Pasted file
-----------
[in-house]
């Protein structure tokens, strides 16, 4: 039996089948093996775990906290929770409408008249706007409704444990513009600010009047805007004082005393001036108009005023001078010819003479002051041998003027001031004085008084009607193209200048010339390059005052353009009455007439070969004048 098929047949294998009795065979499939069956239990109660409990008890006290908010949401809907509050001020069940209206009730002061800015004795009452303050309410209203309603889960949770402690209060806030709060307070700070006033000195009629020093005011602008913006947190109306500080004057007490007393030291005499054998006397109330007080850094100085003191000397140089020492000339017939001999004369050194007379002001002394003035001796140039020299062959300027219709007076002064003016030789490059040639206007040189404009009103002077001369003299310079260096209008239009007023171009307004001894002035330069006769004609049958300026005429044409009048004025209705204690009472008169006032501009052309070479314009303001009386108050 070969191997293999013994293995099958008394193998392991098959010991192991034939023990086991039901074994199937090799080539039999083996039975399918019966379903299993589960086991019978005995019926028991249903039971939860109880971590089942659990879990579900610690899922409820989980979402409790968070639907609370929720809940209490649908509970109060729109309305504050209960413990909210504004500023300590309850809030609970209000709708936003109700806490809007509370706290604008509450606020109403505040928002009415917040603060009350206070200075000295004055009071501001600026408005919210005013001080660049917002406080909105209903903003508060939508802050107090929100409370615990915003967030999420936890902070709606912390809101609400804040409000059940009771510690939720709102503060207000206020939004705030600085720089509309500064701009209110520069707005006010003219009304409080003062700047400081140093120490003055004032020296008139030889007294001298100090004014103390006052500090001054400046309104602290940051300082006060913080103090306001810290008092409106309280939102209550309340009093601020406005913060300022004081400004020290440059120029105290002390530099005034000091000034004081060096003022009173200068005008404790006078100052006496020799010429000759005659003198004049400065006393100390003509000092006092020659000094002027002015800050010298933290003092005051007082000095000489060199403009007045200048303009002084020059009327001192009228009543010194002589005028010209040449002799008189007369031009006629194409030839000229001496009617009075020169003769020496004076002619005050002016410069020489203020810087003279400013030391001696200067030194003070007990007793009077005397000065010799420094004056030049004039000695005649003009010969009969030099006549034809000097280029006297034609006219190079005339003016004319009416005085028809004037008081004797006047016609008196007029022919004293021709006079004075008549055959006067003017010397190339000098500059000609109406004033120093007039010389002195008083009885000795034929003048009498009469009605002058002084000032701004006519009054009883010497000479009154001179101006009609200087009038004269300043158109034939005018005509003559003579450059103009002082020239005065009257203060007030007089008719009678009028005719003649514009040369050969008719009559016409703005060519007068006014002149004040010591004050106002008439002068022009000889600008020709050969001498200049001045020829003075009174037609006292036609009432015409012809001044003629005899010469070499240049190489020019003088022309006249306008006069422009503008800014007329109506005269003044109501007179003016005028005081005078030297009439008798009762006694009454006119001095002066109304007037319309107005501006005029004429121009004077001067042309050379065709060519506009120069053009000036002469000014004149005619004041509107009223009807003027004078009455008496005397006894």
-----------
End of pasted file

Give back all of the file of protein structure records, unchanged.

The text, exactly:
[in-house]
């Protein structure tokens, strides 16, 4: 039996089948093996775990906290929770409408008249706007409704444990513009600010009047805007004082005393001036108009005023001078010819003479002051041998003027001031004085008084009607193209200048010339390059005052353009009455007439070969004048 098929047949294998009795065979499939069956239990109660409990008890006290908010949401809907509050001020069940209206009730002061800015004795009452303050309410209203309603889960949770402690209060806030709060307070700070006033000195009629020093005011602008913006947190109306500080004057007490007393030291005499054998006397109330007080850094100085003191000397140089020492000339017939001999004369050194007379002001002394003035001796140039020299062959300027219709007076002064003016030789490059040639206007040189404009009103002077001369003299310079260096209008239009007023171009307004001894002035330069006769004609049958300026005429044409009048004025209705204690009472008169006032501009052309070479314009303001009386108050 070969191997293999013994293995099958008394193998392991098959010991192991034939023990086991039901074994199937090799080539039999083996039975399918019966379903299993589960086991019978005995019926028991249903039971939860109880971590089942659990879990579900610690899922409820989980979402409790968070639907609370929720809940209490649908509970109060729109309305504050209960413990909210504004500023300590309850809030609970209000709708936003109700806490809007509370706290604008509450606020109403505040928002009415917040603060009350206070200075000295004055009071501001600026408005919210005013001080660049917002406080909105209903903003508060939508802050107090929100409370615990915003967030999420936890902070709606912390809101609400804040409000059940009771510690939720709102503060207000206020939004705030600085720089509309500064701009209110520069707005006010003219009304409080003062700047400081140093120490003055004032020296008139030889007294001298100090004014103390006052500090001054400046309104602290940051300082006060913080103090306001810290008092409106309280939102209550309340009093601020406005913060300022004081400004020290440059120029105290002390530099005034000091000034004081060096003022009173200068005008404790006078100052006496020799010429000759005659003198004049400065006393100390003509000092006092020659000094002027002015800050010298933290003092005051007082000095000489060199403009007045200048303009002084020059009327001192009228009543010194002589005028010209040449002799008189007369031009006629194409030839000229001496009617009075020169003769020496004076002619005050002016410069020489203020810087003279400013030391001696200067030194003070007990007793009077005397000065010799420094004056030049004039000695005649003009010969009969030099006549034809000097280029006297034609006219190079005339003016004319009416005085028809004037008081004797006047016609008196007029022919004293021709006079004075008549055959006067003017010397190339000098500059000609109406004033120093007039010389002195008083009885000795034929003048009498009469009605002058002084000032701004006519009054009883010497000479009154001179101006009609200087009038004269300043158109034939005018005509003559003579450059103009002082020239005065009257203060007030007089008719009678009028005719003649514009040369050969008719009559016409703005060519007068006014002149004040010591004050106002008439002068022009000889600008020709050969001498200049001045020829003075009174037609006292036609009432015409012809001044003629005899010469070499240049190489020019003088022309006249306008006069422009503008800014007329109506005269003044109501007179003016005028005081005078030297009439008798009762006694009454006119001095002066109304007037319309107005501006005029004429121009004077001067042309050379065709060519506009120069053009000036002469000014004149005619004041509107009223009807003027004078009455008496005397006894």